How much of the price of health care is really what health care costs? That seems like a silly question, but it’s worth asking since it determines how much you end up paying. With medical costs rising, learning how prices are determined is the first step in keeping care affordable.
The price of health care, like the price of anything else, can be figured two ways. A popular conception is that someone totals up the costs involved with your medical visit and presents you with the bill. Some costs are obvious: the doctor’s labor, rolls of flimsy tissue for exam tables, throat swabs, and office rent. Some, less so: the janitor’s labor (you want those doorknobs cleaned!), malpractice insurance, break room coffee, and continuing education units. Tally these up, divide the overhead costs by the number of patients, and voilà, there’s the total.
The other way businesses determine prices is by charging what the market will bear. For a retail business, this means marking items up (or down) to what the rest of the stores in the area are charging. For a medical practice, though, this number may have very little to do with the actual costs of the extra-thin tissue paper and billable doctor’s hours. In fact, the size of the medical practice (and the size of the insurance company) may have more to do with the price of health care than any other factor.
Smaller doctor’s offices often receive smaller reimbursements from insurance companies than larger practices, because they don’t have as much bargaining power. This means lower prices for insurance companies, but it may also mean that small-town doctors struggle to maintain their facilities and provide excellent care on a pittance. On the other hand, smaller insurance companies find themselves on the hook for larger reimbursements to care providers for the same reason.
In “free” markets for products from medical care to automobiles, the trading partner with the most clout sets the prices. Free market advocates prescribe “more competition!” as the curative for high costs, but remember, start-up competitors tend to be small and not have much influence in the market, and therefore end up being more expensive than the Mega-Medical Conglomerate in town. Competing with more expensive, smaller providers isn’t much of a threat. In fact, that’s why places like Wal*Mart kill local mom-and-pop shops. The big get bigger and the small sell out or get out. This is not a recipe for successful competition when the product is a relatively fungible commodity. Remember, the “free market” isn’t a guarantee of affordability. If prices are free to fall, they are just as free to rise out of reach.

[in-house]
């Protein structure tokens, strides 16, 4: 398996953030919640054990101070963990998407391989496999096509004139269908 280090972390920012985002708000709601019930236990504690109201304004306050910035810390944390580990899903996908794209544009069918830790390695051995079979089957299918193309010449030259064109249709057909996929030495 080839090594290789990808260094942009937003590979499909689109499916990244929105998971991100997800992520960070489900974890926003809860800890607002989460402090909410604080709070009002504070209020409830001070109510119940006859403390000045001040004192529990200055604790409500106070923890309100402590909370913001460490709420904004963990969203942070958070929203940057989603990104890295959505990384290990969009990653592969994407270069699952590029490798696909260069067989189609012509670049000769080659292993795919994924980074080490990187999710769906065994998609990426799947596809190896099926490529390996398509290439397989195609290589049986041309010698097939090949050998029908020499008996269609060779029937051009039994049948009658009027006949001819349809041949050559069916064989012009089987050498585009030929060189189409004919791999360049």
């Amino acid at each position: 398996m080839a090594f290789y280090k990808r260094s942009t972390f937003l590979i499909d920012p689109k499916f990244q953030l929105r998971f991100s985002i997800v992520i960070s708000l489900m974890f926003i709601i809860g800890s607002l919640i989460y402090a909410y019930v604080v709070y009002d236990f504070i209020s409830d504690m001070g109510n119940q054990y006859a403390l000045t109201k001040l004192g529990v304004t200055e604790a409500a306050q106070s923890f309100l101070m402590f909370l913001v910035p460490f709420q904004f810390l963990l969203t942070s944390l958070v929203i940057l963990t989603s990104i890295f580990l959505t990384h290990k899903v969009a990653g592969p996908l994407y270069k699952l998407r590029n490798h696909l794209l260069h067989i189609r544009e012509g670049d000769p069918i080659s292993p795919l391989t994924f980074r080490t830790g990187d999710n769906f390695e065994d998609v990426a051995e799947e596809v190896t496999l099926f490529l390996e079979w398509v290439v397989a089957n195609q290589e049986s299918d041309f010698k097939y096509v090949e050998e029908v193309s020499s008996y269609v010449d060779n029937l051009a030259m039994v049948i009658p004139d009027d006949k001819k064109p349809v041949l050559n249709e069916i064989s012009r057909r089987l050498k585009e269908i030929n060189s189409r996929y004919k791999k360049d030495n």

Alternatively, insurance companies merging with each other to form Gigantic Insurance MegaCompanies may provide a better deal for consumers, as they can negotiate the price of health care down to an affordable level, even if it means beggaring individual doctors and hospitals. This is why it was such a big deal when the GOP’s signature 2003 Medicare Part D legislation expressly prevented the government from using its clout to negotiate lower prescription prices for senior citizens. The ideological preference for “free market solutions” and keeping “government coercion” out of the equation made the price of health care higher than it had to be. (At least it funneled taxpayer money through pharmaceutical and insurance companies before turning it into campaign contributions, providing some jobs along the way, eh?)
The lessons learned from Medicare Part D are still relevant today as we face a post-Obamacare future (even if many Republicans and some Democrats refuse to heed it). Advocates for the repeal of the Affordable Care Act are correct in noticing that the ACA wasn’t powerful enough to keep costs down. But what did people expect from a “free market” based scheme that had been the Republican vision for health care reform since at least the Nixon administration? In reality, there is no such thing as a “free” market: it will always be controlled by the entity with the most clout. If the biggest insurance companies can wrangle the lowest prices, a “single payer” system could do that in spades, if we did it right.
Critics claim that negotiating prices downward means less innovation in health care, and rightly so. When margins are slim, there’s less room for experimentation, less money for research and development, and less of a profit motive for pharmaceutical companies to churn out new products. However, how slim are their margins, really? And who benefits the most from expensive, cutting-edge care? We may have the best medical care in the world – for people who can afford it.
Not everyone can afford it. Let’s be honest. Would the vast majority of us benefit more if the price of health care were affordable for most of our routine and emergency needs, or if we pay extra for innovation so that a tiny percentage of us can have the whiz-bang techno-care of the future, like drugs that add a few (misery-filled) months to life at the cost of tens of thousands of dollars?
Every decision has costs and benefits. If we are broken by the high cost of insurance, the related benefit of pharmaceutical innovation and cutting-edge care for the very wealthy (or the very-insured) that the “free market” provides may no longer be affordable. Since the government (as the negotiator with the most clout) can lower the price of health care for all of us, perhaps the time has come for single-payer. If only we had a government we could trust not to screw it up. If only it weren’t about to be run by a party whose mission is to break government.